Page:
The 2017 MLB postseason is underway. The Tampa Bay Rays thought they had a chance to participate in it. Instead, they’re watching it from home, trying to figure out how to not be in this position for a fifth straight season at this time next year.
Five First Baseman Candidates for the 2018 Tampa Bay Rays
The Rays have a challenging off-season ahead of them. They have several important players set to become free agents. Constantly among MLB’s lowest payrolls, they’re going to have trouble outbidding other teams to retain their services. Keep in mind the Rays need to improve next season, too, not just tread water.
Pending free agents include right-handed pitcher Tommy Hunter, who was one of Tampa Bay’s few consistently reliable relievers throughout the season (despite some ill-timed home runs allowed). Fellow righties Steve Cishek and Sergio Romo, who came over in late July and helped stabilize a shaky bullpen (unfortunately, the offense fell apart over the final two months, making the job done to repair the bullpen all for naught), are also going to be free agents. The Rays are also going to lose a big piece of their rotation in Alex Cobb.
However, the Rays can return almost the exact same group of position players next year if they want to. Except, that is, at first base and designated hitter. Logan Morrison and trade deadline rental Lucas Duda are both set to be free agents. They both hit 30 home runs this season. Morrison’s 38 were the third most ever by a Ray in a single season (behind Carlos Pena‘s 46 in 2007 and 39 in 2009), and he was Tampa Bay’s best hitter this year. Morrison was a free agent last year, too, but after an extremely up-and-down 2016, he found little interest in his services in free agency, and ended up returning to the Rays on a one-year deal. After his breakout 2017, though, he’ll likely be able to find himself a nice contract elsewhere this time that Tampa Bay won’t be willing to match.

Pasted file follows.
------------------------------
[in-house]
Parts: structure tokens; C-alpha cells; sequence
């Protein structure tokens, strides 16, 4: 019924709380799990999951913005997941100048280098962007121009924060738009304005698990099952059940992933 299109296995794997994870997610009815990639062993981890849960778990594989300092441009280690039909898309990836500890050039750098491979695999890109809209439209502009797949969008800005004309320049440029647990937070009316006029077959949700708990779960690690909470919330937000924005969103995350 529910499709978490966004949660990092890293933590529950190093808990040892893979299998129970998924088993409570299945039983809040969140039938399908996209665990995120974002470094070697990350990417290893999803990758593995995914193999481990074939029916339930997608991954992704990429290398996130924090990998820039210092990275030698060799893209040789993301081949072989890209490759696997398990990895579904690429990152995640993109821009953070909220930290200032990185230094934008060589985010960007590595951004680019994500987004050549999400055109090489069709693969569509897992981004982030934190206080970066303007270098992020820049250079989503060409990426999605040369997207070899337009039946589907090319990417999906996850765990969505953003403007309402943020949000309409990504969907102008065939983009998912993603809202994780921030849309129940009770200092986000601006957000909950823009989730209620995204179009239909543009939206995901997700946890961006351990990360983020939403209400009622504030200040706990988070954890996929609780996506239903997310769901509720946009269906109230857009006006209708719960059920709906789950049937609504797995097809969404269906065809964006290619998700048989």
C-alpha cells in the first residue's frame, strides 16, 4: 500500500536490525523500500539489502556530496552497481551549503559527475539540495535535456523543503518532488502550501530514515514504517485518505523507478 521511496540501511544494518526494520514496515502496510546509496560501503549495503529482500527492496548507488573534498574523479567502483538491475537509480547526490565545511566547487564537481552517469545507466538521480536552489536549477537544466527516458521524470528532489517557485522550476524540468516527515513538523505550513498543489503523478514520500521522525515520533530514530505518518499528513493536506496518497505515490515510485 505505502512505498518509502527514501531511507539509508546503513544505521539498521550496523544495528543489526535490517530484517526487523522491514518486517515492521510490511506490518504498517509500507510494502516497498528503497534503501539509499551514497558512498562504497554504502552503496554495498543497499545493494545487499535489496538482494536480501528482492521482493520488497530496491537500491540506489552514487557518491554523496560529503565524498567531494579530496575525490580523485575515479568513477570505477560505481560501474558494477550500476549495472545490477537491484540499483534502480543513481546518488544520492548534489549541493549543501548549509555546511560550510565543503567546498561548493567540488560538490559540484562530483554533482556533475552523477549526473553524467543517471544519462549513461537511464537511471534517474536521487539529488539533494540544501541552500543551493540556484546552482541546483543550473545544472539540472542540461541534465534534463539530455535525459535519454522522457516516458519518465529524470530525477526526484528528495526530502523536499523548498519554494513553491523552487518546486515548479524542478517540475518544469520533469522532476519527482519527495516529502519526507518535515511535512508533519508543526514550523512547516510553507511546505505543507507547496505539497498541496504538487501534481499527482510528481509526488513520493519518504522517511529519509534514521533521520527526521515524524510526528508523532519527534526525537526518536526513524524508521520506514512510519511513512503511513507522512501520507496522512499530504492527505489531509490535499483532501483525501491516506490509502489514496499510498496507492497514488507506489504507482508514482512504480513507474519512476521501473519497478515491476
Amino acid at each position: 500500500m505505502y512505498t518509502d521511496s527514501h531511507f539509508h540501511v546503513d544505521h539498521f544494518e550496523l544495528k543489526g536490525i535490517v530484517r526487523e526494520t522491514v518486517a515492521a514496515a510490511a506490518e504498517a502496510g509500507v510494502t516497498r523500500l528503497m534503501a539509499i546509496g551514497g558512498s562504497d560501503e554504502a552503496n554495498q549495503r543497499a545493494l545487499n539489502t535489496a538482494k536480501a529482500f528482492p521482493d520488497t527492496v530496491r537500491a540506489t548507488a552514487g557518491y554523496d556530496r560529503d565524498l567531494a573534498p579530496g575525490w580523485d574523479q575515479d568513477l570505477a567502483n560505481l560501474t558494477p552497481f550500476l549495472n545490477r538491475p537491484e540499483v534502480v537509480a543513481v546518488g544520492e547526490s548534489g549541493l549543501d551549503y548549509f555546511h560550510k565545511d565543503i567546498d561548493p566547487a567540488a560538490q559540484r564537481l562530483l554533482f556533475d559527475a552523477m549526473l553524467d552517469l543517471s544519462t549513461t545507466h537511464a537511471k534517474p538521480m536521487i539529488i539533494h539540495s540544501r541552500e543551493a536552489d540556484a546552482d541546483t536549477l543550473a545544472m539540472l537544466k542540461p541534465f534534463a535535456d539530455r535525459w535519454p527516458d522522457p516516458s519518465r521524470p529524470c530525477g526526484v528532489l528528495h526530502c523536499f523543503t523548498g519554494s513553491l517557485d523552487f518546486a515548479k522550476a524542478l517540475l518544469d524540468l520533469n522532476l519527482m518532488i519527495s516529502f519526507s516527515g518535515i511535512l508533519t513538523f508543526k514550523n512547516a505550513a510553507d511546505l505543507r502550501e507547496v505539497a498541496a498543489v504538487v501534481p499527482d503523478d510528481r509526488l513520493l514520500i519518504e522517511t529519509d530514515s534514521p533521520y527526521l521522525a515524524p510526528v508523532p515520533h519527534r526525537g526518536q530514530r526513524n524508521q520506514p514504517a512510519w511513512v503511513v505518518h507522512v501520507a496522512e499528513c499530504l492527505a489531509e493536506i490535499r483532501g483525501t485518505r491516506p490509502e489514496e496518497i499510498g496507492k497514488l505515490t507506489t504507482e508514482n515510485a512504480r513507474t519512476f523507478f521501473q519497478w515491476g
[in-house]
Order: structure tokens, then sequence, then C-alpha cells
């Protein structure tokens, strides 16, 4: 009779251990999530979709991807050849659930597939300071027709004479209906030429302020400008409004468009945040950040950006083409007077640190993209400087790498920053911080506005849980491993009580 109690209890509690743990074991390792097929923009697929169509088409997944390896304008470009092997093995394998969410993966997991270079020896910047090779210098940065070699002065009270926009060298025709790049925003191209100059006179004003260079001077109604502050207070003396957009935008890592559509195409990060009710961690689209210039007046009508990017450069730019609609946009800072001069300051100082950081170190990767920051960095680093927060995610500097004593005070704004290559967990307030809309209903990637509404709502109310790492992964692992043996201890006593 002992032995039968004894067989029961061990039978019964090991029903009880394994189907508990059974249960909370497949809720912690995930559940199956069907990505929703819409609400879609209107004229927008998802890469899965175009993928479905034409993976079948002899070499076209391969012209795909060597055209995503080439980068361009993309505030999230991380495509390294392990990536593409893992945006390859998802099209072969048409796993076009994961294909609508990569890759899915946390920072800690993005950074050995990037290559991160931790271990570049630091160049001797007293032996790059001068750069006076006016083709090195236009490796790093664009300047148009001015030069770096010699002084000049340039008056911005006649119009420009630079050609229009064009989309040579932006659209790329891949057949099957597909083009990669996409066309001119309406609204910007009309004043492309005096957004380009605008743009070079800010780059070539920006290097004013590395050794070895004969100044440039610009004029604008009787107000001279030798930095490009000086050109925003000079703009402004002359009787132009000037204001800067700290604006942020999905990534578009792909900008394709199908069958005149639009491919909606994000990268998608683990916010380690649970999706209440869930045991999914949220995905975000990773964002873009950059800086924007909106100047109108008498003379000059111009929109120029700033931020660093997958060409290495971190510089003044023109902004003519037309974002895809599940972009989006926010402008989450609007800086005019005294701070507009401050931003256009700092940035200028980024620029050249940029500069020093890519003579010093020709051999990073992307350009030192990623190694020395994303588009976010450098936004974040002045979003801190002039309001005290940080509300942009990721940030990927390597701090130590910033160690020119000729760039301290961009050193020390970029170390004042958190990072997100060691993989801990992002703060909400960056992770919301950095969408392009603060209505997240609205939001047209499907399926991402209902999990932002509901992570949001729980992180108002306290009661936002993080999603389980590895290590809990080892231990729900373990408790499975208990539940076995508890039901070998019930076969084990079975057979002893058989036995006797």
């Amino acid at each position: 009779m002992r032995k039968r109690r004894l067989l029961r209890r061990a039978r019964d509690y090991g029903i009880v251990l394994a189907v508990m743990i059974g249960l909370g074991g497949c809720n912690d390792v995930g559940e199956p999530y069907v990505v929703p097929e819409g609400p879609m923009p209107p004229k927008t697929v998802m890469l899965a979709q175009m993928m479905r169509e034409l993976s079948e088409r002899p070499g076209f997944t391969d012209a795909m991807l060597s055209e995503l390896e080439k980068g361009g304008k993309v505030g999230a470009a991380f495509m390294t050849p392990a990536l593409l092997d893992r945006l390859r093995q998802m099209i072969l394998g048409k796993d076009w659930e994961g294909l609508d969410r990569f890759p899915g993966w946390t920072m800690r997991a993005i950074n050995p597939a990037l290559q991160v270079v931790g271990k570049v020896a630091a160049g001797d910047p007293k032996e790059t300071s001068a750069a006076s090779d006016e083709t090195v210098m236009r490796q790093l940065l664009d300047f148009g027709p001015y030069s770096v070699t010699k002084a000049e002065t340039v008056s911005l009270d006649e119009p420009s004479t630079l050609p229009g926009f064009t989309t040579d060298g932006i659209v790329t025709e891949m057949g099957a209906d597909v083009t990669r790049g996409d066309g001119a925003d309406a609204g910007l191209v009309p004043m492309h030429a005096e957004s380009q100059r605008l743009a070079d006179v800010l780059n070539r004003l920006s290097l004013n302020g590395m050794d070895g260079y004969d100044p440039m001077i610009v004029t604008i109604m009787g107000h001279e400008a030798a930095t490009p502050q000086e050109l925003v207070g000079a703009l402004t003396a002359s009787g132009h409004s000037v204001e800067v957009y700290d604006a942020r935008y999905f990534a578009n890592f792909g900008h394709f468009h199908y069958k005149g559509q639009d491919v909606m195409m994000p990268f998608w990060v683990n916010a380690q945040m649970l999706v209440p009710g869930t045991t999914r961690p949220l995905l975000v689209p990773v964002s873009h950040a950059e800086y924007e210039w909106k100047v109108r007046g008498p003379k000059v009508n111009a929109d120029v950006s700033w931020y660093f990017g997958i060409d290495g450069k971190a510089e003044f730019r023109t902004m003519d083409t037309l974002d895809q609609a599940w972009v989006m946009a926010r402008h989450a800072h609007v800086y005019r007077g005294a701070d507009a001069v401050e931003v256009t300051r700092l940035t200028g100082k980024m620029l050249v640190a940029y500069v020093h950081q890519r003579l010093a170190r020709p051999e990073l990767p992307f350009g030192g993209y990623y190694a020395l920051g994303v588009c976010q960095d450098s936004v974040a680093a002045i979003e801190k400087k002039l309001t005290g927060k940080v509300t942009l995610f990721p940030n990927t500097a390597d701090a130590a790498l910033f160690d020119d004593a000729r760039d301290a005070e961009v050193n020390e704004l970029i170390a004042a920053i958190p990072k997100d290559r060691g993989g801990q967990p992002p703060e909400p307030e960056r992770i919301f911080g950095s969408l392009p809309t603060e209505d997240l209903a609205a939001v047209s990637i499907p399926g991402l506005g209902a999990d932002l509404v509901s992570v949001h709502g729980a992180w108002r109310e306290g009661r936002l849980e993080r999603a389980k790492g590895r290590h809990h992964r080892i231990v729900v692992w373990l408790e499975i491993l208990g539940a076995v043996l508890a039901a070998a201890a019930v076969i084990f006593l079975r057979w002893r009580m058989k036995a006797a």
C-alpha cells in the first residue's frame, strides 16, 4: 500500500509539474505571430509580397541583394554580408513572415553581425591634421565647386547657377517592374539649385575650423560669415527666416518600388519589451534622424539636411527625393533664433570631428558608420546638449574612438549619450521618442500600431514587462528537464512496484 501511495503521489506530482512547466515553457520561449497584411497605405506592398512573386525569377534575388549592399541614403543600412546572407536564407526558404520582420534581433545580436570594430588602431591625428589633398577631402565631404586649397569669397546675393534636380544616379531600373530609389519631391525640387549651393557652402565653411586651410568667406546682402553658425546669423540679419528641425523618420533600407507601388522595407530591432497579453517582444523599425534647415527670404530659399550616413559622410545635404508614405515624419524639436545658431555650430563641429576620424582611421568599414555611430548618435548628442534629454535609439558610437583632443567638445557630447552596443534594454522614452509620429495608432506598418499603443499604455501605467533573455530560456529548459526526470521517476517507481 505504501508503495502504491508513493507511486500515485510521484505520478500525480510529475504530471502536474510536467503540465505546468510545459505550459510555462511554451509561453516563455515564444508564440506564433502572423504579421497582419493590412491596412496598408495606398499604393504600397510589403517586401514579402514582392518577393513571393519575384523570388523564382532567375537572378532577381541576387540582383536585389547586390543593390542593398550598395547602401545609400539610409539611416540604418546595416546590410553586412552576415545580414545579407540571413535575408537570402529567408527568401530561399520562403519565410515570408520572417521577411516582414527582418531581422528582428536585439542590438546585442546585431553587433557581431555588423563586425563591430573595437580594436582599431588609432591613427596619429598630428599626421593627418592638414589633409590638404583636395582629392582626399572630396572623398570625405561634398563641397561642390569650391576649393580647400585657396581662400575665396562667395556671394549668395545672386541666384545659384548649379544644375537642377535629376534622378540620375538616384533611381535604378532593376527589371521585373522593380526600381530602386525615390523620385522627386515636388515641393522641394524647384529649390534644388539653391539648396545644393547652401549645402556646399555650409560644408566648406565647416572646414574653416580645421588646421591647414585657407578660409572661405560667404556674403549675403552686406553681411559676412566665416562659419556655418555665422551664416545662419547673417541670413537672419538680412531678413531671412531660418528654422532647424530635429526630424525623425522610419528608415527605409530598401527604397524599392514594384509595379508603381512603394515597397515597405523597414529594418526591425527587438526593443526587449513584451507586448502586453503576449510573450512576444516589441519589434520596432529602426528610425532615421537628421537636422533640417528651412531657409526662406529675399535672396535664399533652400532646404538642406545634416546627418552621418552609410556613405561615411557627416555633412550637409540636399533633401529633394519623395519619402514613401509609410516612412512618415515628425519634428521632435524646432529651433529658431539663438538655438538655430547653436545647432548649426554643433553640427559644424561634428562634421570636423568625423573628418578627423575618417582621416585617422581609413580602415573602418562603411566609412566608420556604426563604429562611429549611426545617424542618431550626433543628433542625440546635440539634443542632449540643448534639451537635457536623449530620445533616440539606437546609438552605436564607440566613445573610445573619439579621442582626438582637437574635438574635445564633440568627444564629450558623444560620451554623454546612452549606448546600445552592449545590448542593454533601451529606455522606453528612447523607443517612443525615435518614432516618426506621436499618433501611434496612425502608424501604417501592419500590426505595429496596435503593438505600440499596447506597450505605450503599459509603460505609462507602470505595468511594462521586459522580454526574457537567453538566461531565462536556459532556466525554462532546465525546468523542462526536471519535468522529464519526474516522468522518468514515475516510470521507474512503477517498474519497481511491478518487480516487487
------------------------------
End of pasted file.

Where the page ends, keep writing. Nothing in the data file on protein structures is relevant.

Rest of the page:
Duda, meanwhile, was a pretty extreme case of all-or-nothing as a Ray. He hit just .175, but with 13 home runs in only 52 games. Nearly half of his 30 hits were homers. He does have a longer track record of being a successful hitter than Morrison, though, so it’s still possible there will be offers out there for him that are too rich for the Rays.
It’s also possible the Rays won’t have much interest in retaining Duda anyways. Tampa Bay ranked 14th in the American League in runs this season with 694, scoring just one more than the last-place Toronto Blue Jays. That was despite hitting 228 home runs, good for sixth in the AL. It’s been a similar story for the Rays for a few years now. In 2016, they also ranked 14th in the AL in runs despite hitting the fourth most home runs. In 2015, they ranked 14th in runs and eighth in home runs.
For the Rays to break out of their recent cycle of mediocrity, they need to diversify their lineup and figure out how to score in other ways. They were too left-handed and too reliant on home runs, which is exactly what Duda is. Of course, it’s not that home runs are bad, they’re great! Even the best home run hitters, though, only average a homer every three or four games. So you need to score in other ways, too.
So, with all that in mind, let’s take a look at some options the budget-conscious Rays could replace Morrison and Duda with, and try to find the best fits. I’m not going to waste any time talking about guys like Eric Hosmer, Carlos Santana or J.D. Martinez, as they will all be well out of Tampa Bay’s price range.
124 games, .193/.285/.428, 29 home runs, 66 RBI, 81 WRC+, -0.5 fWAR